The big news of the moment is the possibility of some significant snowfall that's headed for the New Jersey and Long Island area. Though it's not definite, we're still anticipating something.
It's kinda funny that no matter how old I get, this freakish excitement builds around a storm warning. This weird rush comes over me and it's all I can talk about with friends and family. Luckily my husband gets as equally excited. We check the windows together every so often to see if it's started. Then when it does, the curtains are left open so we can keep an eye on it. If the snow starts overnight, one of us is bound to wake up. If it's me, I can't help but whisper to him, "It's snowing! It started!"
I go through the same rituals as soon as our local news mentions the snow is coming. I make sure my phone is fully charged. Double check that we have bottled water, candles and matches on hand, just in case. Hey you never know. Today I made sure to pick up some basics ... bananas, bread and cold cuts. Growing up, my mom always served us tea and sandwiches when we were snowed in. When not dieting, I make sure we have chips and snack cakes on hand. Unfortunately for me, I'm trying to watch it, so this storm we'll be without that extra added deliciousness. I'm not happy about that either. I tend to crave a Ring Ding or handfuls of salty chips during a good snowstorm.
Tomorrow, I'll make sure my car is parked in a decent spot (one of the joys of being an apartment dweller) and stick my wipers up in the air like a fool. That was something I noticed when I moved to New Jersey. When snow is coming, people do this wacky thing with their wipers, pulling them up so that they point away from the car. It's really crazy and I'm not sure what the purpose is, but I do it too, that's if I remember to anyway.
I always loved a good storm. Thunder and lightening in summer and snow in winter. Don't get me wrong, I hate driving in it, even though this year we finally have a brand new four-wheel drive filled with gas and ready to escort us safely down the big hills in our town. There's something cozy about being home with hubby and our fur baby. We'll watch movies, stay tuned to The Weather Channel, play Nintendo games, eat, warm up with cocoa and tea. I'll try to convince my friend who lives next-door to come by for a bit. That's usually how it goes year after year in this apartment.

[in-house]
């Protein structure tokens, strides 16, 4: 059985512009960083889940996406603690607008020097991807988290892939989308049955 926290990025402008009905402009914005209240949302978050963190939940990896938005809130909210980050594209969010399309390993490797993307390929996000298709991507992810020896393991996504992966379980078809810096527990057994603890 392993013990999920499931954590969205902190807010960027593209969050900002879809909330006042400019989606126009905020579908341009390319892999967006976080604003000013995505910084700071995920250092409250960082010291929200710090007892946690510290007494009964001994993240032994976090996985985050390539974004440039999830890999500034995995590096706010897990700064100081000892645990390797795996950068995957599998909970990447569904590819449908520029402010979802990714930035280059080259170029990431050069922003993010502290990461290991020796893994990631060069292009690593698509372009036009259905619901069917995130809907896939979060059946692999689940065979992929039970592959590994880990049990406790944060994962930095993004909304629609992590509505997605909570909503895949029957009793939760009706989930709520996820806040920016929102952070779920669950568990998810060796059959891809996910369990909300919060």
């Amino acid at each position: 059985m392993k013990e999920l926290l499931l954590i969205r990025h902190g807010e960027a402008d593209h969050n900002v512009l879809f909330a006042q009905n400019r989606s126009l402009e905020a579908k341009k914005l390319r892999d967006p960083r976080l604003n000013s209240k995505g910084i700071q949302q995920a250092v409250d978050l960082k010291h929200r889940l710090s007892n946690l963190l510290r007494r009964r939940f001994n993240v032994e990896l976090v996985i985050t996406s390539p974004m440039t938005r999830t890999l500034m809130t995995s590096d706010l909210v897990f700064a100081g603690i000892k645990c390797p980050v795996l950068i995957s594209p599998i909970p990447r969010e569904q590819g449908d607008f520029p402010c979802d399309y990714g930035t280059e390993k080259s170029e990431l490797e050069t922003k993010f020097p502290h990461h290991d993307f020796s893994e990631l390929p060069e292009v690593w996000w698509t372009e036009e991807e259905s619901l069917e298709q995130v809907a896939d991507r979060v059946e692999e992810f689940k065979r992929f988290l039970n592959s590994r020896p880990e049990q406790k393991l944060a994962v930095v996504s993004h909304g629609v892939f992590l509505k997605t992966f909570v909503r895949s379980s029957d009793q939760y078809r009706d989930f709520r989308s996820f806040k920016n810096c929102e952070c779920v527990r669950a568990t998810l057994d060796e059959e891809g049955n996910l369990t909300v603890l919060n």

Hopefully by next winter, we'll be in a house, though I say that every year. That means we'll have to be sure to have ice-melting salt on-hand and two shovels. I don't even want to think about that. I've been spoiled living in apartment complexes. Since I left home, I've never had to worry about removing snow from driveways or walkways.
It's also funny how snow brings people together. Most people flock to pubs and diners no matter where they live. In my early twenties, I loved meeting my friends for coffee at the diner after being snowed in for hours at a time.
I'm sure my brother and I will text back and forth as we always do the minute the trusty weatherman announces a possible storm coming. Be it thunder or snow, we're both quickly thumb typing our phones about it. We keep each other posted throughout the storm, then talk about the aftermath. Were trees down? Did the lights go out? How did everyone manage with the snow removal and driving? Did anyone have off from work? With today's love of social networking sites, we're able to keep our Facebook and Twitter friends in-the-know. Everyone's status is a flutter with snow updates and photos.
Going through my old diaries, I found winter entries about snow. They were followed by dozens of exclamation points. It's crazy that I can still relate to the childlike passion in the penciled scribblings, "We're getting a big storm tonight!!!!!! I hope there's no school tomorrow!!!!!!" and "We got 10 inches of snow today!!! School is closed!!! WOOO HOOO!!!! We're playing Scrabble and drinking hot chocolate later!!!!"
Something I really loved to do back in the old days, was to build amazing snow forts. They were the coolest. They even had windows. I'd let my Smurfs live in the forts with me, then inevitably lose them within the pile of precipitation. Little blue bodies would surface days later as the sunshine warmed the snow. We'd go sledding near the Southern State Parkway. It was pretty flat where I grew up so that was about the biggest hill in town.
Silly how that anticipation and thrill of snow continues into adulthood. I'm sure people with kids can't help but embrace it. I'm a bit lazy in my old age. Maybe it's a good thing we don't have any kids. The thought of building a snowman doesn't have the same allure as it once did, but the hot coco, sandwiches and movies sure do!